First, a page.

Turkey is opposed to mercenaries coming to Libya as they will hinder efforts to maintain peace and stability, said the foreign minister on Monday.

“We are against mercenaries coming to Libya. We think mercenaries cannot bring peace and stability,” Mevlut Cavusoglu told a joint news conference with Awut Deng Acuil, South Sudan’s foreign affairs and international cooperation minister, following their bilateral meeting in the capital Ankara.

“However, our aim is to establish a cease-fire as soon as possible and to contribute to the revival of the political process and to accelerate it,” Cavusoglu said.

Turkey’s parliament last week passed a motion allowing the deployment of troops in Libya for one year in order to respond to threats from illegitimate armed groups and other terror groups targeting both countries’ national interests.

The resolution also aims to provide security in Libya in the face of any possible mass migration and to provide Libyans with humanitarian aid. Turkish forces will be able to launch an “operation and [military] intervention” to protect Turkey’s interests and prevent future irreparable situations.

Libya has remained beset by turmoil since 2011 when a bloody NATO-backed uprising led to the ouster and death of long-serving President Muammar Gaddafi after more than four decades in power.

Since then, Libya’s stark political divisions have yielded two rival seats of power — one in Tobruk and another in Tripoli — and a host of heavily-armed militia groups.

Dialogue between Sudan, South Sudan

Cavusoglu said that Turkey supports the dialogue between Sudan and South Sudan and urged the international community to do the same.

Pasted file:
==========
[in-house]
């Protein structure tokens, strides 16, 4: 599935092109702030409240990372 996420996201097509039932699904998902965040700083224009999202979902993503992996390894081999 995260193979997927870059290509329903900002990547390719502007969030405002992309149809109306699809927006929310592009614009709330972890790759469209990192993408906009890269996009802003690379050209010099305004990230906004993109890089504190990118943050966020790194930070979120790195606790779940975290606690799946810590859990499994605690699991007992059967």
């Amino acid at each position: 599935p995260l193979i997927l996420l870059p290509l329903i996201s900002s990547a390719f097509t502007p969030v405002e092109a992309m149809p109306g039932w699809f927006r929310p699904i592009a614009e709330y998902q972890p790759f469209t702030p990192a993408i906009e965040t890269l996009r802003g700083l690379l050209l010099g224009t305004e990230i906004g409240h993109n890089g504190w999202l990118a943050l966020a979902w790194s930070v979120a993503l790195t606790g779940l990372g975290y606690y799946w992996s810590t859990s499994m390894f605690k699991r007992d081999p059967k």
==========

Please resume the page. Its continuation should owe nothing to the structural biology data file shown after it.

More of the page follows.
“We do not find it right to put embargoes on South Sudan,” he said.

Cavusoglu said it was the first Foreign Ministry level visit to Turkey from South Sudan after it gained independence in 2011.

He added he was planning to visit South Sudan by the end of 2020.

Turkey’s top diplomat reiterated good political relations between the two nations, adding that they should focus on increasing trade volume.

Cavusoglu said efforts are underway to ink cooperation agreements in various fields, such as culture, defense industry and economy.

“In the coming period, we will continue to contribute to the stability, security and economic development of South Sudan and Africa region, while improving our bilateral relations,” he said.

Acuil, for his part, highlighted the historical ties between two countries and said they want to improve relations with Turkey in every field.

“I am here to deepen our relations and share our richness in South Sudan with you,” Acuil said, adding that South Sudan could gain from investment in oil, gold, mining, natural gas, agriculture and fishery.

He added that they want to benefit from Turkey’s technical knowledge, calling for investments from Turkish business circles.

Read more: Turkey opposes mercenaries in Libya: Foreign minister